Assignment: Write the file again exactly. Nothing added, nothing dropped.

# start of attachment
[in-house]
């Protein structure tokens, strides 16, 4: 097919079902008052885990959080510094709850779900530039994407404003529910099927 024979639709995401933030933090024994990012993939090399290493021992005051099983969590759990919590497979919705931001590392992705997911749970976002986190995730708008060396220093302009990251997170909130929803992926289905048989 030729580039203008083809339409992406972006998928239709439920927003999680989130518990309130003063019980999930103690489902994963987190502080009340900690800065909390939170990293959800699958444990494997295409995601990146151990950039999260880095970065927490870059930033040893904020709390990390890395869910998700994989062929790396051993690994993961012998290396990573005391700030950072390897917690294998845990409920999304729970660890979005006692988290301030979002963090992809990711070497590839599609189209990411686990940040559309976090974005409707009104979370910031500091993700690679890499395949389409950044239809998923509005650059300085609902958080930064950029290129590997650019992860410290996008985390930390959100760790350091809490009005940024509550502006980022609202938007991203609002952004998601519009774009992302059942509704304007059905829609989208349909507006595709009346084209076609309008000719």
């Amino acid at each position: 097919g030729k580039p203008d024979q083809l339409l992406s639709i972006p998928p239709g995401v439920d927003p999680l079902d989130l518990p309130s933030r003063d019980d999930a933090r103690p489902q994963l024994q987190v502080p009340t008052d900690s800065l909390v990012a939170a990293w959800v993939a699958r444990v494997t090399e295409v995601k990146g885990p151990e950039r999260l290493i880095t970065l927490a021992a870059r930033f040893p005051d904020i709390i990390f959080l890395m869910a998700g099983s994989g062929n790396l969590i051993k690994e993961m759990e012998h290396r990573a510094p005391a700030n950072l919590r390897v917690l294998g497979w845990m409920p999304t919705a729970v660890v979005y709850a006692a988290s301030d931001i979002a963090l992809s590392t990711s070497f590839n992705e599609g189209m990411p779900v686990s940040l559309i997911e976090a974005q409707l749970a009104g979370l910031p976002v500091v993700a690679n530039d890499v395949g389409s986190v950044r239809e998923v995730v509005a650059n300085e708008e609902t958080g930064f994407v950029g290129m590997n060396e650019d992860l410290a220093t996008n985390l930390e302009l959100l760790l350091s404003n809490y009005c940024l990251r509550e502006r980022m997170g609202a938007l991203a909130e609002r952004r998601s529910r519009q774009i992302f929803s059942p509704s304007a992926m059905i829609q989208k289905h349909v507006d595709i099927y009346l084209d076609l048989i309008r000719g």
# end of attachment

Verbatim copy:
[in-house]
């Protein structure tokens, strides 16, 4: 097919079902008052885990959080510094709850779900530039994407404003529910099927 024979639709995401933030933090024994990012993939090399290493021992005051099983969590759990919590497979919705931001590392992705997911749970976002986190995730708008060396220093302009990251997170909130929803992926289905048989 030729580039203008083809339409992406972006998928239709439920927003999680989130518990309130003063019980999930103690489902994963987190502080009340900690800065909390939170990293959800699958444990494997295409995601990146151990950039999260880095970065927490870059930033040893904020709390990390890395869910998700994989062929790396051993690994993961012998290396990573005391700030950072390897917690294998845990409920999304729970660890979005006692988290301030979002963090992809990711070497590839599609189209990411686990940040559309976090974005409707009104979370910031500091993700690679890499395949389409950044239809998923509005650059300085609902958080930064950029290129590997650019992860410290996008985390930390959100760790350091809490009005940024509550502006980022609202938007991203609002952004998601519009774009992302059942509704304007059905829609989208349909507006595709009346084209076609309008000719």
């Amino acid at each position: 097919g030729k580039p203008d024979q083809l339409l992406s639709i972006p998928p239709g995401v439920d927003p999680l079902d989130l518990p309130s933030r003063d019980d999930a933090r103690p489902q994963l024994q987190v502080p009340t008052d900690s800065l909390v990012a939170a990293w959800v993939a699958r444990v494997t090399e295409v995601k990146g885990p151990e950039r999260l290493i880095t970065l927490a021992a870059r930033f040893p005051d904020i709390i990390f959080l890395m869910a998700g099983s994989g062929n790396l969590i051993k690994e993961m759990e012998h290396r990573a510094p005391a700030n950072l919590r390897v917690l294998g497979w845990m409920p999304t919705a729970v660890v979005y709850a006692a988290s301030d931001i979002a963090l992809s590392t990711s070497f590839n992705e599609g189209m990411p779900v686990s940040l559309i997911e976090a974005q409707l749970a009104g979370l910031p976002v500091v993700a690679n530039d890499v395949g389409s986190v950044r239809e998923v995730v509005a650059n300085e708008e609902t958080g930064f994407v950029g290129m590997n060396e650019d992860l410290a220093t996008n985390l930390e302009l959100l760790l350091s404003n809490y009005c940024l990251r509550e502006r980022m997170g609202a938007l991203a909130e609002r952004r998601s529910r519009q774009i992302f929803s059942p509704s304007a992926m059905i829609q989208k289905h349909v507006d595709i099927y009346l084209d076609l048989i309008r000719g």